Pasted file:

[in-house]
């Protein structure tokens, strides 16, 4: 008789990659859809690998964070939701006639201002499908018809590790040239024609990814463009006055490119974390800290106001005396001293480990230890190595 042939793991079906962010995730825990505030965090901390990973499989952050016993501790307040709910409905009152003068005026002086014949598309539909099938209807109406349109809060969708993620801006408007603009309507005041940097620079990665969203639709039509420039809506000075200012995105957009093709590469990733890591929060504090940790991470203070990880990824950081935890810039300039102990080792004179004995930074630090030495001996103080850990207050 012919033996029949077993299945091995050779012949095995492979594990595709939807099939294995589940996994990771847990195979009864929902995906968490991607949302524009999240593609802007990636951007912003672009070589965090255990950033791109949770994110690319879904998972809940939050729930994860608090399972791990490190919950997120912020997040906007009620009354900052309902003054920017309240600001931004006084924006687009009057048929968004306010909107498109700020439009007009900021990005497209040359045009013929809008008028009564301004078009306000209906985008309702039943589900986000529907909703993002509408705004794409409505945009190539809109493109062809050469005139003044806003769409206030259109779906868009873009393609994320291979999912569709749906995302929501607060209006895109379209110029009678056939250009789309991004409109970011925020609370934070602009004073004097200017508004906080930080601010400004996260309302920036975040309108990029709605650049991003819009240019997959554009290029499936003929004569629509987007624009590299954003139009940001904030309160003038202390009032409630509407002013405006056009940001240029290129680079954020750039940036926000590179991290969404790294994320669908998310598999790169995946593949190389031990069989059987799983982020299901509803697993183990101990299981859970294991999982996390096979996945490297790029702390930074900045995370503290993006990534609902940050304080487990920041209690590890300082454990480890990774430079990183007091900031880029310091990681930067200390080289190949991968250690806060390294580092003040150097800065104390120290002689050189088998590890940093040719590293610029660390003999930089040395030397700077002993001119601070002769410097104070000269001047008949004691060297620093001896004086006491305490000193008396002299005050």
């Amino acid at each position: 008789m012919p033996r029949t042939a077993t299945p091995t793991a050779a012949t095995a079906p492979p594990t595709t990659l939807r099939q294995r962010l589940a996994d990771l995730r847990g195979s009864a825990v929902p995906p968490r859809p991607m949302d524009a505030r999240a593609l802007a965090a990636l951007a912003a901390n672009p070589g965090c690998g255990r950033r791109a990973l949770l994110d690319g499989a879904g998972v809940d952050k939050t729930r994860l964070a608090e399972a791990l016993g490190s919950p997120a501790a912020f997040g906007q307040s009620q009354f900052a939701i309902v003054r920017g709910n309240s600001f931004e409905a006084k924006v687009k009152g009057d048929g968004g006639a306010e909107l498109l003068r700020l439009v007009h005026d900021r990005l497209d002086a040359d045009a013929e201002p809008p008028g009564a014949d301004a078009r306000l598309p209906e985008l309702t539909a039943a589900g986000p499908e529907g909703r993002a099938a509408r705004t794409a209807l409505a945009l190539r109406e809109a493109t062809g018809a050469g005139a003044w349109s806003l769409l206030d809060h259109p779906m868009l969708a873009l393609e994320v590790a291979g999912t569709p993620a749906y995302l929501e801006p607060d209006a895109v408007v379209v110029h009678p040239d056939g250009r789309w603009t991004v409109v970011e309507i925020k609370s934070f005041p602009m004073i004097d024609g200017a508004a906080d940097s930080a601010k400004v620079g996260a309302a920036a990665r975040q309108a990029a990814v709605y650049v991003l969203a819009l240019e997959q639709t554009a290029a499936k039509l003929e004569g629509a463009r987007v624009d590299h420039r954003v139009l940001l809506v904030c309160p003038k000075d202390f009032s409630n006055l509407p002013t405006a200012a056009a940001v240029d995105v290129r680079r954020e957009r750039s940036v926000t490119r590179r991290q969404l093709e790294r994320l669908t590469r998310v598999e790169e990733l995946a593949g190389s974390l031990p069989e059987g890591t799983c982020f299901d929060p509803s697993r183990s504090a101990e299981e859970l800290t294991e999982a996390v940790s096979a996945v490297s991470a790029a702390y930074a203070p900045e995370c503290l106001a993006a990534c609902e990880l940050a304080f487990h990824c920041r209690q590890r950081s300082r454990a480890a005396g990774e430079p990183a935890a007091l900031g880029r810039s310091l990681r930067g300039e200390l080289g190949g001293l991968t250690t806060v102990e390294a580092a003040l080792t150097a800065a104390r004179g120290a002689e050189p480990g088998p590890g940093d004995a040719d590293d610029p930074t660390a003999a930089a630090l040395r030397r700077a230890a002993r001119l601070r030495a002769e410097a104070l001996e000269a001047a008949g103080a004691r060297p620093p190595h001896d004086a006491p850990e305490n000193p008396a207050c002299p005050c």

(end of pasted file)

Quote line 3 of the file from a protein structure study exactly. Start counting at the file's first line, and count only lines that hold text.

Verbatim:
């Amino acid at each position: 008789m012919p033996r029949t042939a077993t299945p091995t793991a050779a012949t095995a079906p492979p594990t595709t990659l939807r099939q294995r962010l589940a996994d990771l995730r847990g195979s009864a825990v929902p995906p968490r859809p991607m949302d524009a505030r999240a593609l802007a965090a990636l951007a912003a901390n672009p070589g965090c690998g255990r950033r791109a990973l949770l994110d690319g499989a879904g998972v809940d952050k939050t729930r994860l964070a608090e399972a791990l016993g490190s919950p997120a501790a912020f997040g906007q307040s009620q009354f900052a939701i309902v003054r920017g709910n309240s600001f931004e409905a006084k924006v687009k009152g009057d048929g968004g006639a306010e909107l498109l003068r700020l439009v007009h005026d900021r990005l497209d002086a040359d045009a013929e201002p809008p008028g009564a014949d301004a078009r306000l598309p209906e985008l309702t539909a039943a589900g986000p499908e529907g909703r993002a099938a509408r705004t794409a209807l409505a945009l190539r109406e809109a493109t062809g018809a050469g005139a003044w349109s806003l769409l206030d809060h259109p779906m868009l969708a873009l393609e994320v590790a291979g999912t569709p993620a749906y995302l929501e801006p607060d209006a895109v408007v379209v110029h009678p040239d056939g250009r789309w603009t991004v409109v970011e309507i925020k609370s934070f005041p602009m004073i004097d024609g200017a508004a906080d940097s930080a601010k400004v620079g996260a309302a920036a990665r975040q309108a990029a990814v709605y650049v991003l969203a819009l240019e997959q639709t554009a290029a499936k039509l003929e004569g629509a463009r987007v624009d590299h420039r954003v139009l940001l809506v904030c309160p003038k000075d202390f009032s409630n006055l509407p002013t405006a200012a056009a940001v240029d995105v290129r680079r954020e957009r750039s940036v926000t490119r590179r991290q969404l093709e790294r994320l669908t590469r998310v598999e790169e990733l995946a593949g190389s974390l031990p069989e059987g890591t799983c982020f299901d929060p509803s697993r183990s504090a101990e299981e859970l800290t294991e999982a996390v940790s096979a996945v490297s991470a790029a702390y930074a203070p900045e995370c503290l106001a993006a990534c609902e990880l940050a304080f487990h990824c920041r209690q590890r950081s300082r454990a480890a005396g990774e430079p990183a935890a007091l900031g880029r810039s310091l990681r930067g300039e200390l080289g190949g001293l991968t250690t806060v102990e390294a580092a003040l080792t150097a800065a104390r004179g120290a002689e050189p480990g088998p590890g940093d004995a040719d590293d610029p930074t660390a003999a930089a630090l040395r030397r700077a230890a002993r001119l601070r030495a002769e410097a104070l001996e000269a001047a008949g103080a004691r060297p620093p190595h001896d004086a006491p850990e305490n000193p008396a207050c002299p005050c």